Cancer Control Research5R21CA127777-02
Allison, Matthew A.
NEIGHBORHOOD CHARACTERISTICS RELATED TO CANCER RISK FACTORS AND OUTCOMES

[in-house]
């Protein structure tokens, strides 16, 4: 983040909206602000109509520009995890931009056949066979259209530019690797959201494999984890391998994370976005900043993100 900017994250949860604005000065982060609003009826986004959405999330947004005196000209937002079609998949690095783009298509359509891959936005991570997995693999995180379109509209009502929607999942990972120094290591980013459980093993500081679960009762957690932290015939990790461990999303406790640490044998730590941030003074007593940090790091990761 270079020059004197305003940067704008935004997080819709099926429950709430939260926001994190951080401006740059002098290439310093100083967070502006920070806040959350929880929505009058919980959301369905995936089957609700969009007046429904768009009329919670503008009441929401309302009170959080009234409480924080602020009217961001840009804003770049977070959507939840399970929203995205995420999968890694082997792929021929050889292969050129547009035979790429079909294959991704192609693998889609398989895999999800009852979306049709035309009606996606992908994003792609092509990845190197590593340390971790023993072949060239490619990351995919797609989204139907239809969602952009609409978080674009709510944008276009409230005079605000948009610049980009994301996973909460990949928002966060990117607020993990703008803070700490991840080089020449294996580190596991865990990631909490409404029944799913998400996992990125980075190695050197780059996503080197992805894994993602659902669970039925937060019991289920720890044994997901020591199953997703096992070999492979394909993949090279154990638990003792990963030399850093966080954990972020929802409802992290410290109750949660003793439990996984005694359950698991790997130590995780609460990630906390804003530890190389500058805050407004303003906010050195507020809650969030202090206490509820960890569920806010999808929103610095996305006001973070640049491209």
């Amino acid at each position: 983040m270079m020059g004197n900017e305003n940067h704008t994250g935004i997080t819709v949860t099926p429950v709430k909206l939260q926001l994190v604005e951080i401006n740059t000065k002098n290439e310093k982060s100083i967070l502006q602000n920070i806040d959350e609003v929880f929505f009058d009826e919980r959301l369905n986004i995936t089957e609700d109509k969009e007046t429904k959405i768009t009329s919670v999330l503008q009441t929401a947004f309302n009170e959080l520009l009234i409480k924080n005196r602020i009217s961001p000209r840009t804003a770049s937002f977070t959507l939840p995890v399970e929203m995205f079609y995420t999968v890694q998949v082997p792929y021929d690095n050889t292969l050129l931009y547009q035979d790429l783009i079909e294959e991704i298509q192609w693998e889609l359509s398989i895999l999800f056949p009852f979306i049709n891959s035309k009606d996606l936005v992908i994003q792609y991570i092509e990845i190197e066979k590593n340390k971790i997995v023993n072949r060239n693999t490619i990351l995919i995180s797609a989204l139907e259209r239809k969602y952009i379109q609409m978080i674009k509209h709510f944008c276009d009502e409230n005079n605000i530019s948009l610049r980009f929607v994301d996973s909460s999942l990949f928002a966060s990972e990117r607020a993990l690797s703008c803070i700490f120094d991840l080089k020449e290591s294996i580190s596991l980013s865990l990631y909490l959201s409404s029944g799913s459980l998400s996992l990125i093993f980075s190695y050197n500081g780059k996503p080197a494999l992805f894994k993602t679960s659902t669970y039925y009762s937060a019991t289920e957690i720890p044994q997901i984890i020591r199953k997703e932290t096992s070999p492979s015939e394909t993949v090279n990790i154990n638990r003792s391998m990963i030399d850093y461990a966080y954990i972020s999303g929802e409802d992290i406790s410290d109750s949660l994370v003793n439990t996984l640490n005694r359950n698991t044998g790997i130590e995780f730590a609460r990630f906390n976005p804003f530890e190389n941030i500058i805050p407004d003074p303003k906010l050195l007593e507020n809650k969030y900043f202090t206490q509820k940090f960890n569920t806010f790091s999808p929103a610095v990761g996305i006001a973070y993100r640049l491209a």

DESCRIPTION (provided by applicant): Lower levels of physical activity, an "unhealthy" diet and the presence of overweight/obesity are established risk factors for several types of cancer. There is a growing interest in exploring the potential links between environmental characteristics and chronic diseases, such as breast cancer in women. Previous research done by our group has demonstrated a link between neighborhood characteristics, such as walkability, and risk factors for chronic diseases. Therefore, using the San Diego cohort of the Women's Health Initiative (WHI), we propose to test the hypothesis that neighborhood characteristics would potentially moderate the association between common behavioral risk factors and incident breast, colorectal and total cancers. To do so, we propose to conduct a study employing the following specific aims: 1. To assess the baseline associations among the neighborhood environment factors (built, sociodemographic, and food) and common, behavioral cancer related risk factors (physical activity, diet, body mass index). 2. After adjustment for pertinent cancer risk factors, to determine the potential direct effects of the neighborhood environmental factors on incident cancer outcomes (breast, colorectal, total). 3. Using multivariable models, to ascertain the direct, mediated or moderated effects of both the neighborhood environment and cancer risk factors on incident cancer outcomes. Participants' neighborhood characteristics within a 1 kilometer buffer of their residence will be geocoded using geographic information systems (GIS) and linked to census, land use and business license data. This data will then be merged to the existing data from the San Diego WHI cohort, which includes extensive baseline characteristics (i.e. physical activity, dietary and body morphology measurements) as well as incident cancer events that were adjudicated using a standard protocol and central physician adjudicators. Once linked, appropriate analyses will be conducted to test the specific aims listed above. We believe the proposed study is innovative because of the prospective nature of the follow-up and it will test links between multiple neighborhood characteristics and not only cancer risk factors but multiple types of cancer. This research is important because it would extend the existing literature on neighborhood characteristics beyond common behavioral risk factors to incident cancers and it would inform and potentially influence theoretical models on the associations between neighborhood structure and cancer events. As such, this study could have implications for policy formulation on neighborhood design and development. PUBLIC HEALTH RELEVANCE: Lower levels of physical activity, an "unhealthy" diet and the presence of overweight/obesity are established risk factors for several types of cancer. There is a growing interest in determining if there are links between the environment in which one lives and chronic diseases, such as breast cancer in women. Therefore we propose to determine if the neighborhood environment influences the association between common behavioral risk factors and new breast, colorectal and total cancers.